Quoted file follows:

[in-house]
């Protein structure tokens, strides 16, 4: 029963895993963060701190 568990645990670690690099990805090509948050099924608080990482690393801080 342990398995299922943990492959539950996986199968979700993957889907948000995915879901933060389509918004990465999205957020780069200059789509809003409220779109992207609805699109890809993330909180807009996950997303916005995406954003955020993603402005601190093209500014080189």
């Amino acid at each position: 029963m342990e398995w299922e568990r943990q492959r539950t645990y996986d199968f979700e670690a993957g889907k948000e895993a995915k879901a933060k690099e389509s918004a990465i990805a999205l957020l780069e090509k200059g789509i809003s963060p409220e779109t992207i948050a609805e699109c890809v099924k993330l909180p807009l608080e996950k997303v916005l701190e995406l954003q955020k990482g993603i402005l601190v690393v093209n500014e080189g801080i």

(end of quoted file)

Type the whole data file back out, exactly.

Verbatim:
[in-house]
């Protein structure tokens, strides 16, 4: 029963895993963060701190 568990645990670690690099990805090509948050099924608080990482690393801080 342990398995299922943990492959539950996986199968979700993957889907948000995915879901933060389509918004990465999205957020780069200059789509809003409220779109992207609805699109890809993330909180807009996950997303916005995406954003955020993603402005601190093209500014080189």
């Amino acid at each position: 029963m342990e398995w299922e568990r943990q492959r539950t645990y996986d199968f979700e670690a993957g889907k948000e895993a995915k879901a933060k690099e389509s918004a990465i990805a999205l957020l780069e090509k200059g789509i809003s963060p409220e779109t992207i948050a609805e699109c890809v099924k993330l909180p807009l608080e996950k997303v916005l701190e995406l954003q955020k990482g993603i402005l601190v690393v093209n500014e080189g801080i």